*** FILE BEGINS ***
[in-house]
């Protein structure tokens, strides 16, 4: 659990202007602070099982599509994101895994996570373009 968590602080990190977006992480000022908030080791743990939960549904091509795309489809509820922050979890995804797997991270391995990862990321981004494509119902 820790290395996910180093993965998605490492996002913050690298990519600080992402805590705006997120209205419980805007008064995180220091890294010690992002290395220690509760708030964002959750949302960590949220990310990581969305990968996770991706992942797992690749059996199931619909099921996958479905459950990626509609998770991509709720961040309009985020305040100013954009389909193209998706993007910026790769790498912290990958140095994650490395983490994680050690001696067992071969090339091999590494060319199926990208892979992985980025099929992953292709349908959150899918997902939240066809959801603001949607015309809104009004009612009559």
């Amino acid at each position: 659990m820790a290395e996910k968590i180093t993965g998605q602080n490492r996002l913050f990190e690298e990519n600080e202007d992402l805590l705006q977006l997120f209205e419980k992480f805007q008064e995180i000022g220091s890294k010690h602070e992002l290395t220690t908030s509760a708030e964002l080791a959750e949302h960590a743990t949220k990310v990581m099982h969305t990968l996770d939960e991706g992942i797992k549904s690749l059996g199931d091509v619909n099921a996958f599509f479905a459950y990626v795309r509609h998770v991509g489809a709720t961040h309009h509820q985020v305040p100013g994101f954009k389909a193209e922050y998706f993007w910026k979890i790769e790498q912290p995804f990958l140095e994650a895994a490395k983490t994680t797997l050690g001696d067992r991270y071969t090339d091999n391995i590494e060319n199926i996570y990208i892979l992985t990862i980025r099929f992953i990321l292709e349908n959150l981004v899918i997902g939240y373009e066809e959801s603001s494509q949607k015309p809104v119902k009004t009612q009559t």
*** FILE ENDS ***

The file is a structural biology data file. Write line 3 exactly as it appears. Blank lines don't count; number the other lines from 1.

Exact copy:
């Amino acid at each position: 659990m820790a290395e996910k968590i180093t993965g998605q602080n490492r996002l913050f990190e690298e990519n600080e202007d992402l805590l705006q977006l997120f209205e419980k992480f805007q008064e995180i000022g220091s890294k010690h602070e992002l290395t220690t908030s509760a708030e964002l080791a959750e949302h960590a743990t949220k990310v990581m099982h969305t990968l996770d939960e991706g992942i797992k549904s690749l059996g199931d091509v619909n099921a996958f599509f479905a459950y990626v795309r509609h998770v991509g489809a709720t961040h309009h509820q985020v305040p100013g994101f954009k389909a193209e922050y998706f993007w910026k979890i790769e790498q912290p995804f990958l140095e994650a895994a490395k983490t994680t797997l050690g001696d067992r991270y071969t090339d091999n391995i590494e060319n199926i996570y990208i892979l992985t990862i980025r099929f992953i990321l292709e349908n959150l981004v899918i997902g939240y373009e066809e959801s603001s494509q949607k015309p809104v119902k009004t009612q009559t």